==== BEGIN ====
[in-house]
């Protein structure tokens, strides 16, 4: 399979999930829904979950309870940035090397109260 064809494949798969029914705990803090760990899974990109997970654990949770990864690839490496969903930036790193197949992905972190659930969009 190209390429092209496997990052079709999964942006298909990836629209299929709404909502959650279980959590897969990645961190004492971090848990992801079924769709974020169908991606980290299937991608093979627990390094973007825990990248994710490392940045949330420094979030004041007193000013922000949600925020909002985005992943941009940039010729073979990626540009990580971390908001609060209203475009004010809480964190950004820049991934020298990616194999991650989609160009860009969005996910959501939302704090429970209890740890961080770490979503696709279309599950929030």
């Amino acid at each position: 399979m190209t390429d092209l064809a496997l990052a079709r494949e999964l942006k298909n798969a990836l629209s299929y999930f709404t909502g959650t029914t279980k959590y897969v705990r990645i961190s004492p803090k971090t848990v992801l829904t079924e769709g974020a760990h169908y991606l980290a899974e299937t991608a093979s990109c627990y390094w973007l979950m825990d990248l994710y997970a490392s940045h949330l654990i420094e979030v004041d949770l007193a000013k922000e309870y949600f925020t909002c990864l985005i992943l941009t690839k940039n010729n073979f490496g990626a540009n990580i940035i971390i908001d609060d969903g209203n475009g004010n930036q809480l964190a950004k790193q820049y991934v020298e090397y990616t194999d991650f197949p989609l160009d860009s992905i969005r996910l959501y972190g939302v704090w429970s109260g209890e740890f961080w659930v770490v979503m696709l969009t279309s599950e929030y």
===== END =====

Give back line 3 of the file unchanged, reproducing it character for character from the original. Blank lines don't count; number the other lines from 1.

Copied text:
């Amino acid at each position: 399979m190209t390429d092209l064809a496997l990052a079709r494949e999964l942006k298909n798969a990836l629209s299929y999930f709404t909502g959650t029914t279980k959590y897969v705990r990645i961190s004492p803090k971090t848990v992801l829904t079924e769709g974020a760990h169908y991606l980290a899974e299937t991608a093979s990109c627990y390094w973007l979950m825990d990248l994710y997970a490392s940045h949330l654990i420094e979030v004041d949770l007193a000013k922000e309870y949600f925020t909002c990864l985005i992943l941009t690839k940039n010729n073979f490496g990626a540009n990580i940035i971390i908001d609060d969903g209203n475009g004010n930036q809480l964190a950004k790193q820049y991934v020298e090397y990616t194999d991650f197949p989609l160009d860009s992905i969005r996910l959501y972190g939302v704090w429970s109260g209890e740890f961080w659930v770490v979503m696709l969009t279309s599950e929030y």